Kids are Back in School – Is This Your Year to Get Back to Work? Here are 5 Tips to Get Ready.

September is one of our favorite months at FlexProfessionals.  It is a time when we experience a quiet surge in registrants and our candidate pool fills with talented stay-at-home moms (and dads) who decide, “This is the year!”  This is the year when the kids are independent enough, when the professional restlessness is strong enough, and when the thought of another year with a career on hold is unnerving enough.  Is this your year to re-enter the professional workforce?

Sounds exciting, but if you’ve been out of the workforce for a while, it can also be unsettling.  You may feel disconnected from the latest technologies, tools, workforce trends and even dress styles.  You may have lost command of your former industry or functional area of expertise and lingo.  Your memories of your accomplishments and professional strengths may have become fuzzy.  You may wonder if you and your family are really ready for you to go back to work.  These are all real concerns that can quickly derail a job search if not earnestly addressed.

The first step in feeling bullish again about getting back into the contemporary workforce is to figure out what your anxieties are and to put a specific plan of action in place to address each area.  Make a list – then make a plan.  It may take a few months to work through it all, so plan ahead, but do not jump back in until you are armed and confident to hit the interview trail.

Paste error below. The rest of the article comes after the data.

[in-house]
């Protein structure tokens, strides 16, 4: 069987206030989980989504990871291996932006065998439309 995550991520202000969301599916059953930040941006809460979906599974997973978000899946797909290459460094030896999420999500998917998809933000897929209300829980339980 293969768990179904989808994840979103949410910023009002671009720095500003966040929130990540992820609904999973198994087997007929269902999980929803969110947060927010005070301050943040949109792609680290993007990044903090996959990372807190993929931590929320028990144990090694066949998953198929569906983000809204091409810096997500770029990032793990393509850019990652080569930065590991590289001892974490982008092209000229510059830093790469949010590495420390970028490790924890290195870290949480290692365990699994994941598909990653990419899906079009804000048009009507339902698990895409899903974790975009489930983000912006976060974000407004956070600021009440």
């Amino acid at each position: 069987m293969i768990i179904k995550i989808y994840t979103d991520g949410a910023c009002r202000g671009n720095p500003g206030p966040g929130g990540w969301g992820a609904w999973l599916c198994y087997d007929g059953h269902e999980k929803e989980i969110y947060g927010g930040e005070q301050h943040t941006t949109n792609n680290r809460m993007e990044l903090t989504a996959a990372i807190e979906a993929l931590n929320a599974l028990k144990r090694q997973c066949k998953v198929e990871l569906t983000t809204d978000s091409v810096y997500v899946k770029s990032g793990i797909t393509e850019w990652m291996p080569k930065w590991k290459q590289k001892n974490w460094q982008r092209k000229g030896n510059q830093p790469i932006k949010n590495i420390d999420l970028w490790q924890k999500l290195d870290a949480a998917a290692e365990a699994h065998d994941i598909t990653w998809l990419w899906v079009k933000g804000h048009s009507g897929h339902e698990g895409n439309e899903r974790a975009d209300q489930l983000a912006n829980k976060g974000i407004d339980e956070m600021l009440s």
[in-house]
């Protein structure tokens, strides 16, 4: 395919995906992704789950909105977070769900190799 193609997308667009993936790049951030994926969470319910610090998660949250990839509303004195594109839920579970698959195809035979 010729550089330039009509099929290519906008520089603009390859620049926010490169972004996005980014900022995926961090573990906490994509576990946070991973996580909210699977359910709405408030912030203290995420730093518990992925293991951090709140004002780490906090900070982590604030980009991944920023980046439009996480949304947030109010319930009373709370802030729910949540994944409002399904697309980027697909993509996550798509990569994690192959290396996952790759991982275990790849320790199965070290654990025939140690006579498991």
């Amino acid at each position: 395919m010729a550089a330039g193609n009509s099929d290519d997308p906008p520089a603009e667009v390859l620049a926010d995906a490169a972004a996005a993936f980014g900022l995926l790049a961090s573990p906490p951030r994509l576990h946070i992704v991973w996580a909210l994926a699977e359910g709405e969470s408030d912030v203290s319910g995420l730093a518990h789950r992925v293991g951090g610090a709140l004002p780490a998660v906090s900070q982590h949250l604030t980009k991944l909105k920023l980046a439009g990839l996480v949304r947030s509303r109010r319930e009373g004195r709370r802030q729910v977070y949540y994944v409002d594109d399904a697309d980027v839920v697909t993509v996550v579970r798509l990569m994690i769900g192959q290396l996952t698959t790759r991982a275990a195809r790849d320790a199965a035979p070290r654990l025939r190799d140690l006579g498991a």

Here are five tips we’ve learned from our candidates for making sure the transition is a smooth one.  In addition to these tips, you can find many other helpful articles, assessment tools, training resources and resume and interview guides on the FlexProfessionals’ Resources page or you may want to attend our “Strategies for Re-entering the Workforce After a Career Break” workshop in the fall (date to be announced).

5 Tips

1. Refresh Your Industry and Functional Knowledge

It is your responsibility to be as current as possible in the industry or area of expertise you are pursuing.  So put a plan in place to bring yourself up to speed.  Read up on trends and major developments.  Have lunch with colleagues or friends in the industry and pick their brains about the most significant changes they have seen while you have been away.  If there are specific areas in which you are behind, sign up to take a course to refresh your knowledge or gain new knowledge.  And by all means, for the fundamental infrastructure tools such as MS Office, internet communications and social networking that are ubiquitous in the workplace, make sure you know the latest (see list on our website for the tools we recommend our candidates brush up on and/or learn before re-entering the workforce).